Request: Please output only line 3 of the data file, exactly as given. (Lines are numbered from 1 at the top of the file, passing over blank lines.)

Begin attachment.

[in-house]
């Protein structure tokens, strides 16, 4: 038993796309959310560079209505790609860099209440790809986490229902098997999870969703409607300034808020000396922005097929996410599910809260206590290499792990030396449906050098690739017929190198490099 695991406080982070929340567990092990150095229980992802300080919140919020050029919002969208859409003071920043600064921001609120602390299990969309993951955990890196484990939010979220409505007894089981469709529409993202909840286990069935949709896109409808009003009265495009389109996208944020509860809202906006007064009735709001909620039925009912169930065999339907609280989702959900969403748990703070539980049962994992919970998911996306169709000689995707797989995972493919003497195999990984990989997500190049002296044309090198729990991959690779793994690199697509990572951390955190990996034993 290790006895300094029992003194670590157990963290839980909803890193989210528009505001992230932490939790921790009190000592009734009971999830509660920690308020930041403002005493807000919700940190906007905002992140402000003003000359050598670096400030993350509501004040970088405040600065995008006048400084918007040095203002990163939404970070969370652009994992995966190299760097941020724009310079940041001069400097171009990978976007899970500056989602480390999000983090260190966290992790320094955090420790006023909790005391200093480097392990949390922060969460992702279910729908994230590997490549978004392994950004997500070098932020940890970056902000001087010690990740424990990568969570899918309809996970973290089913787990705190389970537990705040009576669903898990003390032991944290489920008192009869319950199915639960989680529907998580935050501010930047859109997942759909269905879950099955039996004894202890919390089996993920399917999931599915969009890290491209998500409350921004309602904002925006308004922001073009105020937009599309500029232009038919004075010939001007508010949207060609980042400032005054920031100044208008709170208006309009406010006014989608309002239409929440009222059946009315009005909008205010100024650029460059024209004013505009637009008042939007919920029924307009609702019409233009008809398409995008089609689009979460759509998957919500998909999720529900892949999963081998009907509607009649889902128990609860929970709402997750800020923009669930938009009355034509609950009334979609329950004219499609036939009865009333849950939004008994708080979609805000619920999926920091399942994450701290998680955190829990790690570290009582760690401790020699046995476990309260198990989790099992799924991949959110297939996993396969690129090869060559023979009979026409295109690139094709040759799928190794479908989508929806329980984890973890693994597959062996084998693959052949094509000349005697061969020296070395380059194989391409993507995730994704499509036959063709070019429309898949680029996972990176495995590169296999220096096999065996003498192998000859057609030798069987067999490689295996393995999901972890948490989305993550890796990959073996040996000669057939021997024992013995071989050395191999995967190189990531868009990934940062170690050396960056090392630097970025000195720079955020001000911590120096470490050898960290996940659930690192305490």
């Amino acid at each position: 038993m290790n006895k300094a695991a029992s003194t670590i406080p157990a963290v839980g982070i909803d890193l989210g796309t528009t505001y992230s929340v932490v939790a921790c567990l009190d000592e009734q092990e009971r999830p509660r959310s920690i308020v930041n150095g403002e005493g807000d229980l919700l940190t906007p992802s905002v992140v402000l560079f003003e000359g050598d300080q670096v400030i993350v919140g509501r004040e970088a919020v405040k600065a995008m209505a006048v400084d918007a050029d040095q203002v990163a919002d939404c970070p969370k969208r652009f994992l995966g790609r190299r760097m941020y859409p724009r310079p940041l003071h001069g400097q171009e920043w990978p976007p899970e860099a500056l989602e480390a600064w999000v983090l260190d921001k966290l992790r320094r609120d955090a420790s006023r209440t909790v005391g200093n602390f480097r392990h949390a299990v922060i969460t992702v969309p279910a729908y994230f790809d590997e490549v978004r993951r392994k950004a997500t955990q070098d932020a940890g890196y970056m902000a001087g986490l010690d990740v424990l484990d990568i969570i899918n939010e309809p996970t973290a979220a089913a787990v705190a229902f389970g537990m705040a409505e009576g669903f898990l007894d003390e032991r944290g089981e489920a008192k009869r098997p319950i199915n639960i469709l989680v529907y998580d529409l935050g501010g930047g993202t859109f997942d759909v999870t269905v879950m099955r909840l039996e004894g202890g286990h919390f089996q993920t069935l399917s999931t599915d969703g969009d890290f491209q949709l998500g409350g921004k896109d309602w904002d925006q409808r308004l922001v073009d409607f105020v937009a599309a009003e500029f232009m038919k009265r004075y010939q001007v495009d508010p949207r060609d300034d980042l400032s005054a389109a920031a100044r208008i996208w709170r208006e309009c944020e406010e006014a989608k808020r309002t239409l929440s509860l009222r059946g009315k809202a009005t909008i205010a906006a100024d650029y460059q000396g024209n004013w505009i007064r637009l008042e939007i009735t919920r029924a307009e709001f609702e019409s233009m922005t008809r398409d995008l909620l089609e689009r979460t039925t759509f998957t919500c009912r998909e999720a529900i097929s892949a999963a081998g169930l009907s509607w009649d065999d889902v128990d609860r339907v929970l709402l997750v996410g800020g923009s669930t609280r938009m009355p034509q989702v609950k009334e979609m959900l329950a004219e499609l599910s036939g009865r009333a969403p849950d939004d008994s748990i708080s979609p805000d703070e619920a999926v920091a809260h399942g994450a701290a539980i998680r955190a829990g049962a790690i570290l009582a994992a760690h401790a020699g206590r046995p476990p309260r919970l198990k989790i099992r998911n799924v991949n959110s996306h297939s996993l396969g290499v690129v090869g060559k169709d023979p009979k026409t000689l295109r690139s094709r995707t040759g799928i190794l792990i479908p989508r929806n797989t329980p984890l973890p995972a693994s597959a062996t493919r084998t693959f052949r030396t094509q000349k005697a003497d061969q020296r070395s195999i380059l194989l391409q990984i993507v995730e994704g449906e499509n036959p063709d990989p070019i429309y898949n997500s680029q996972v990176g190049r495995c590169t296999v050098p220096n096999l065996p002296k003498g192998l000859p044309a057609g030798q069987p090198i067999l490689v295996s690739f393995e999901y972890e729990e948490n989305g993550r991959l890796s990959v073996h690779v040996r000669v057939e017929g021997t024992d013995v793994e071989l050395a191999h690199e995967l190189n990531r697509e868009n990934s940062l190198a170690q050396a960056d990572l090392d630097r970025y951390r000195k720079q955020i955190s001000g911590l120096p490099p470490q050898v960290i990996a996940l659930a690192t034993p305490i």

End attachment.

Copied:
């Amino acid at each position: 038993m290790n006895k300094a695991a029992s003194t670590i406080p157990a963290v839980g982070i909803d890193l989210g796309t528009t505001y992230s929340v932490v939790a921790c567990l009190d000592e009734q092990e009971r999830p509660r959310s920690i308020v930041n150095g403002e005493g807000d229980l919700l940190t906007p992802s905002v992140v402000l560079f003003e000359g050598d300080q670096v400030i993350v919140g509501r004040e970088a919020v405040k600065a995008m209505a006048v400084d918007a050029d040095q203002v990163a919002d939404c970070p969370k969208r652009f994992l995966g790609r190299r760097m941020y859409p724009r310079p940041l003071h001069g400097q171009e920043w990978p976007p899970e860099a500056l989602e480390a600064w999000v983090l260190d921001k966290l992790r320094r609120d955090a420790s006023r209440t909790v005391g200093n602390f480097r392990h949390a299990v922060i969460t992702v969309p279910a729908y994230f790809d590997e490549v978004r993951r392994k950004a997500t955990q070098d932020a940890g890196y970056m902000a001087g986490l010690d990740v424990l484990d990568i969570i899918n939010e309809p996970t973290a979220a089913a787990v705190a229902f389970g537990m705040a409505e009576g669903f898990l007894d003390e032991r944290g089981e489920a008192k009869r098997p319950i199915n639960i469709l989680v529907y998580d529409l935050g501010g930047g993202t859109f997942d759909v999870t269905v879950m099955r909840l039996e004894g202890g286990h919390f089996q993920t069935l399917s999931t599915d969703g969009d890290f491209q949709l998500g409350g921004k896109d309602w904002d925006q409808r308004l922001v073009d409607f105020v937009a599309a009003e500029f232009m038919k009265r004075y010939q001007v495009d508010p949207r060609d300034d980042l400032s005054a389109a920031a100044r208008i996208w709170r208006e309009c944020e406010e006014a989608k808020r309002t239409l929440s509860l009222r059946g009315k809202a009005t909008i205010a906006a100024d650029y460059q000396g024209n004013w505009i007064r637009l008042e939007i009735t919920r029924a307009e709001f609702e019409s233009m922005t008809r398409d995008l909620l089609e689009r979460t039925t759509f998957t919500c009912r998909e999720a529900i097929s892949a999963a081998g169930l009907s509607w009649d065999d889902v128990d609860r339907v929970l709402l997750v996410g800020g923009s669930t609280r938009m009355p034509q989702v609950k009334e979609m959900l329950a004219e499609l599910s036939g009865r009333a969403p849950d939004d008994s748990i708080s979609p805000d703070e619920a999926v920091a809260h399942g994450a701290a539980i998680r955190a829990g049962a790690i570290l009582a994992a760690h401790a020699g206590r046995p476990p309260r919970l198990k989790i099992r998911n799924v991949n959110s996306h297939s996993l396969g290499v690129v090869g060559k169709d023979p009979k026409t000689l295109r690139s094709r995707t040759g799928i190794l792990i479908p989508r929806n797989t329980p984890l973890p995972a693994s597959a062996t493919r084998t693959f052949r030396t094509q000349k005697a003497d061969q020296r070395s195999i380059l194989l391409q990984i993507v995730e994704g449906e499509n036959p063709d990989p070019i429309y898949n997500s680029q996972v990176g190049r495995c590169t296999v050098p220096n096999l065996p002296k003498g192998l000859p044309a057609g030798q069987p090198i067999l490689v295996s690739f393995e999901y972890e729990e948490n989305g993550r991959l890796s990959v073996h690779v040996r000669v057939e017929g021997t024992d013995v793994e071989l050395a191999h690199e995967l190189n990531r697509e868009n990934s940062l190198a170690q050396a960056d990572l090392d630097r970025y951390r000195k720079q955020i955190s001000g911590l120096p490099p470490q050898v960290i990996a996940l659930a690192t034993p305490i």